Last week I talked about some of the ways to find an adviser and some key items to look for when selecting an adviser. Ironically this past week, news broke that yet more high-profile and wealthy athletes were victims of investment fraud.
Former New York Jets quarterback Mark Sanchez and major league baseball pitchers Jake Peavy and Roy Oswalt were defrauded out of about $30 million, according to a recently unsealed U.S. Securities and Exchange Commission lawsuit in Dallas federal court. These professional athletes said they were cheated out of millions of dollars in a Ponzi-like scheme orchestrated by an investment adviser who appealed to their Christian faith.
Even though a potential adviser may come to you through a trusted resource or friend, you still have the responsibility of vetting the potential adviser yourself. After all, it is still your own financial life. When going through the vetting process of a potential adviser, beware of the following:
- Flattery, whether extreme or mild, be very perceptive around someone who is telling you exactly what you want to hear in order to have you hand over your money;
- Guarantees, if something appears to be too good to be true, it likely is. There are no guarantees in life especially in the world of investing;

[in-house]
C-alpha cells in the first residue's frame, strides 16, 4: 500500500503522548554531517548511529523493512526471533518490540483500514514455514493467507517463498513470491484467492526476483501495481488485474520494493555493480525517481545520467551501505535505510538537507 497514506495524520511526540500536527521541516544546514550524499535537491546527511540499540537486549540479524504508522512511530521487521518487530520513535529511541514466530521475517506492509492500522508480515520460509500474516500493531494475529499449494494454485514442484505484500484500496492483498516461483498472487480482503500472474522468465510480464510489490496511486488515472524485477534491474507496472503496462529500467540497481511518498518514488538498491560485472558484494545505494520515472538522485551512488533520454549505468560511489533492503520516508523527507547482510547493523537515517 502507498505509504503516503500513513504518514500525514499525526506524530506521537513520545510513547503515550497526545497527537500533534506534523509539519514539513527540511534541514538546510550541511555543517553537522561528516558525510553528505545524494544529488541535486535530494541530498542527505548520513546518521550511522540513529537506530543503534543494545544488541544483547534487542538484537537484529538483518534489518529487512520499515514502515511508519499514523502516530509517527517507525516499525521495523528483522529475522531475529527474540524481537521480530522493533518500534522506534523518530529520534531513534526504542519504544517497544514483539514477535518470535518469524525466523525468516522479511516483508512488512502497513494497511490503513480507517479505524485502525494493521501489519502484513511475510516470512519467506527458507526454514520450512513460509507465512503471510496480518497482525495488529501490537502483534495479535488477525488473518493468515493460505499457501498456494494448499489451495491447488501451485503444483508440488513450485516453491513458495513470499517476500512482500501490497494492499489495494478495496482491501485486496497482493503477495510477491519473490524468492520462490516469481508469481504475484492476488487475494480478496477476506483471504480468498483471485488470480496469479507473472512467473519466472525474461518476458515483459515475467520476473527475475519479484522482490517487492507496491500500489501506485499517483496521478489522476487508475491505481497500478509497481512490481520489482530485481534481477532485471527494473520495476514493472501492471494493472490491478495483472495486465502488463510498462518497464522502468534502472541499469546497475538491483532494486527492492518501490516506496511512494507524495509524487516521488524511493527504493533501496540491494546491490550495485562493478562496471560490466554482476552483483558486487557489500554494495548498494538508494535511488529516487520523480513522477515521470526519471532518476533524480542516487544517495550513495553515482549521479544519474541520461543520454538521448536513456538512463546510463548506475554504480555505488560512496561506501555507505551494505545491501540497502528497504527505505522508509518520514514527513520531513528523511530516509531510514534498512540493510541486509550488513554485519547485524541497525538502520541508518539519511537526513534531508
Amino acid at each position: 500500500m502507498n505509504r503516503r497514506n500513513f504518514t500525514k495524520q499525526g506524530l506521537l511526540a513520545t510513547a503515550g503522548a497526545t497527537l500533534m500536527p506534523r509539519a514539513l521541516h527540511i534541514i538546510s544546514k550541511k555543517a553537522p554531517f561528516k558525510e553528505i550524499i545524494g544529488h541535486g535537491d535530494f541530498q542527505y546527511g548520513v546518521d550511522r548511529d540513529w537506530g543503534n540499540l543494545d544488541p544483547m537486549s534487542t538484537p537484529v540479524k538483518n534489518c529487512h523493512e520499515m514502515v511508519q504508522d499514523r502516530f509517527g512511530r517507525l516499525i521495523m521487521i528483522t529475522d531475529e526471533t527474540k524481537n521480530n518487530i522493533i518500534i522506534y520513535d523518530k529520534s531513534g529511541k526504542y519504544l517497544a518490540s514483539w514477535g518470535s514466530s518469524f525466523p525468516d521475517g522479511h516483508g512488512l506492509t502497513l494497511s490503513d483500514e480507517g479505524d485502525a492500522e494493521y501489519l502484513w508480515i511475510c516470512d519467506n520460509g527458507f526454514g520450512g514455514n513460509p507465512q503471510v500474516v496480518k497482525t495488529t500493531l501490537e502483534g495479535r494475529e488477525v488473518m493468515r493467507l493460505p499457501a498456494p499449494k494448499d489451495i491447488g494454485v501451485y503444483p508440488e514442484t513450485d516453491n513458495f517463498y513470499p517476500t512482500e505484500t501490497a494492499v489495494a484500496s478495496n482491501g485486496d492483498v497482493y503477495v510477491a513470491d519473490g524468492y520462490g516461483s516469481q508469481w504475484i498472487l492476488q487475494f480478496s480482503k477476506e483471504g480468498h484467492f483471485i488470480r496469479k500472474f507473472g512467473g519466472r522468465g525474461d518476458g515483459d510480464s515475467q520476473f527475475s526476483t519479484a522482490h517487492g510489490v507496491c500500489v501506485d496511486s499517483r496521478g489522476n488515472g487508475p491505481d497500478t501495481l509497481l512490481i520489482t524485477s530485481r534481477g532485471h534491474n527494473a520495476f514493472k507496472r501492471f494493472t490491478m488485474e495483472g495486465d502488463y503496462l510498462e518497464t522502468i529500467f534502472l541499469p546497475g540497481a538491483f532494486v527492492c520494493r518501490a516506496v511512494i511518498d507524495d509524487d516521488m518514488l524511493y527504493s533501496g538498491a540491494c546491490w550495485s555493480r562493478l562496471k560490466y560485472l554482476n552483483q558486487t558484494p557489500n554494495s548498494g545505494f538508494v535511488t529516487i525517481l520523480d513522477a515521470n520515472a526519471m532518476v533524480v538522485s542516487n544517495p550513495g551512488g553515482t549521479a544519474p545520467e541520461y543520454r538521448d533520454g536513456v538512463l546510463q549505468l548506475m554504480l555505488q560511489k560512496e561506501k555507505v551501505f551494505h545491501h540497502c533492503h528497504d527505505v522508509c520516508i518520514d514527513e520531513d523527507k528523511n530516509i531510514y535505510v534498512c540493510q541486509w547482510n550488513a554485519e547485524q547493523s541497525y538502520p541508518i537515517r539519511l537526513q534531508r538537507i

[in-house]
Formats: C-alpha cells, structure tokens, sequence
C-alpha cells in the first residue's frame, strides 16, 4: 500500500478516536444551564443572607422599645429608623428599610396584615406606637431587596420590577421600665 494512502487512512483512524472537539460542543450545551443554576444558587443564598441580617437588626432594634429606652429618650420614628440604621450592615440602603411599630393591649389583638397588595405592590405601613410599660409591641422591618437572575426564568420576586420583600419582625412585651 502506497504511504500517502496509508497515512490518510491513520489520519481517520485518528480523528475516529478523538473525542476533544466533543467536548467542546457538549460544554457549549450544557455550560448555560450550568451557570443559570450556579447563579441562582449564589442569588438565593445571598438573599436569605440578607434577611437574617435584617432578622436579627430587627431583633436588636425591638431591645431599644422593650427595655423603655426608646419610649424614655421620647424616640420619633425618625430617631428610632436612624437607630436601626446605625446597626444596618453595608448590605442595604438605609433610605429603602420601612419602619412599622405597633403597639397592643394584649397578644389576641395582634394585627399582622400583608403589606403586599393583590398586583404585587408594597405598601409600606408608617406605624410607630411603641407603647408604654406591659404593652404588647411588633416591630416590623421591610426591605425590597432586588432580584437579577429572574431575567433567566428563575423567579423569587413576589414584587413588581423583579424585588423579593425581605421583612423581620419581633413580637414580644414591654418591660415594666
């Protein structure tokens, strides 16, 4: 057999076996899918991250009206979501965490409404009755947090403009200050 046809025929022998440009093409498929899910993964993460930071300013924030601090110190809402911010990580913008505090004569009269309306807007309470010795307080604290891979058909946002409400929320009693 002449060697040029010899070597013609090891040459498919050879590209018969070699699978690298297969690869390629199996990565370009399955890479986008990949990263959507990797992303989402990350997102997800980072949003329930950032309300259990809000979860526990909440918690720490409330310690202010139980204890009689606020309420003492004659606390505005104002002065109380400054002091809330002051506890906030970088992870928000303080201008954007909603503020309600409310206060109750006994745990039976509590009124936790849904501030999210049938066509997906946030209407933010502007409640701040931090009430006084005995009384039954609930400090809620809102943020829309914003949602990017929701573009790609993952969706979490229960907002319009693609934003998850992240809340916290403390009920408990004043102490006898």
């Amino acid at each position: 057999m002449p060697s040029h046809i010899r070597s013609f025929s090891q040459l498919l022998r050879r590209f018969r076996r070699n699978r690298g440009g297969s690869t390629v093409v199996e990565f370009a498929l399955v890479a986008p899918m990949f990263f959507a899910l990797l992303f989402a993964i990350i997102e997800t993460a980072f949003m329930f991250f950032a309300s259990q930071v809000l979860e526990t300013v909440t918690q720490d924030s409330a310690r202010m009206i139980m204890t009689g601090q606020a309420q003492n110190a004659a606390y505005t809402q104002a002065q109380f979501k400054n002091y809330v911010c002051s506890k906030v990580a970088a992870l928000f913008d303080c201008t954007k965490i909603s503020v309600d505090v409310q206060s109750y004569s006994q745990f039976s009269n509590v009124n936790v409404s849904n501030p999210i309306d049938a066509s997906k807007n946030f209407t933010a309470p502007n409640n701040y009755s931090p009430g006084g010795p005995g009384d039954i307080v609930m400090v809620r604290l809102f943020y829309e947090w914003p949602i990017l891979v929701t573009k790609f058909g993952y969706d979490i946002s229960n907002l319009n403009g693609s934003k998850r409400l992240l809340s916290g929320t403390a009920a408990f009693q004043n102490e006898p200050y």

- Complexities, some people/advisers want you to believe that investing is too complicated for a layperson to understand. It’s not. If an investment cannot be explained in a few bullet points/sentences then it is likely dangerous for both your actual and financial health;
- Defensiveness, if the potential advisor becomes defensive, agitated, or combative when you ask questions surrounding investment style or financial management process, this could highlight underlying issues/concerns.
Point to Help You
While not foolproof, here are a few points that could help you protect yourself:
- Make sure that your spouse or partner meets with your potential adviser at least once prior to you moving forward. If you are single, invite a trusted friend to come along with you. An unbiased viewpoint may be able to alert you to details that you have overlooked;
- Request a meeting with your adviser at least annually or whenever you need further explanation regarding your investments or strategy. A trusted adviser should always be able to respond to your needs and questions in a reasonable time frame. If you feel that your adviser is avoiding you, that could be a red flag;
- Understand how much you are paying in fees and how those fees are being deducted from your accounts;
- Review your financial statements on a consistent basis (quarterly should be sufficient), be on the lookout for fees or transactions that seem out of the ordinary, investments that you are not familiar with, or that do not align with your financial plan.
Know your values and what is important to you, how you decide to manage your finances/investments says a lot about who you are.